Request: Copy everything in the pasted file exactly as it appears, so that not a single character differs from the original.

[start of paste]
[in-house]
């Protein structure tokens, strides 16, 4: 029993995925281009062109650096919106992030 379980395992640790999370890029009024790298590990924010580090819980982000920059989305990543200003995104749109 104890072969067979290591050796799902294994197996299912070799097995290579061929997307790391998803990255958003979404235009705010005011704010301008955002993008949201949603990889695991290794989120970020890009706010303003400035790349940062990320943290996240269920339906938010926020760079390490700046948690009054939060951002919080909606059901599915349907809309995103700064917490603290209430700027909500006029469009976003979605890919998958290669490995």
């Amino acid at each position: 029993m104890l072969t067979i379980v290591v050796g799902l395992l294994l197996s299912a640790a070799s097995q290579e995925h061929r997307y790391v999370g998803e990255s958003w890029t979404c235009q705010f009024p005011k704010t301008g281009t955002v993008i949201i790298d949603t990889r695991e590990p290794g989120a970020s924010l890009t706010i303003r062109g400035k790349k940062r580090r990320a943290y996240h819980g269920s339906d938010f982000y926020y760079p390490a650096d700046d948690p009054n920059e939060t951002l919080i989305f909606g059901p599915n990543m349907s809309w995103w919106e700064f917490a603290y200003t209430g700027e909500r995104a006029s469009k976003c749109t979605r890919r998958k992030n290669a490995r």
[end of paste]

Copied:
[in-house]
């Protein structure tokens, strides 16, 4: 029993995925281009062109650096919106992030 379980395992640790999370890029009024790298590990924010580090819980982000920059989305990543200003995104749109 104890072969067979290591050796799902294994197996299912070799097995290579061929997307790391998803990255958003979404235009705010005011704010301008955002993008949201949603990889695991290794989120970020890009706010303003400035790349940062990320943290996240269920339906938010926020760079390490700046948690009054939060951002919080909606059901599915349907809309995103700064917490603290209430700027909500006029469009976003979605890919998958290669490995």
């Amino acid at each position: 029993m104890l072969t067979i379980v290591v050796g799902l395992l294994l197996s299912a640790a070799s097995q290579e995925h061929r997307y790391v999370g998803e990255s958003w890029t979404c235009q705010f009024p005011k704010t301008g281009t955002v993008i949201i790298d949603t990889r695991e590990p290794g989120a970020s924010l890009t706010i303003r062109g400035k790349k940062r580090r990320a943290y996240h819980g269920s339906d938010f982000y926020y760079p390490a650096d700046d948690p009054n920059e939060t951002l919080i989305f909606g059901p599915n990543m349907s809309w995103w919106e700064f917490a603290y200003t209430g700027e909500r995104a006029s469009k976003c749109t979605r890919r998958k992030n290669a490995r």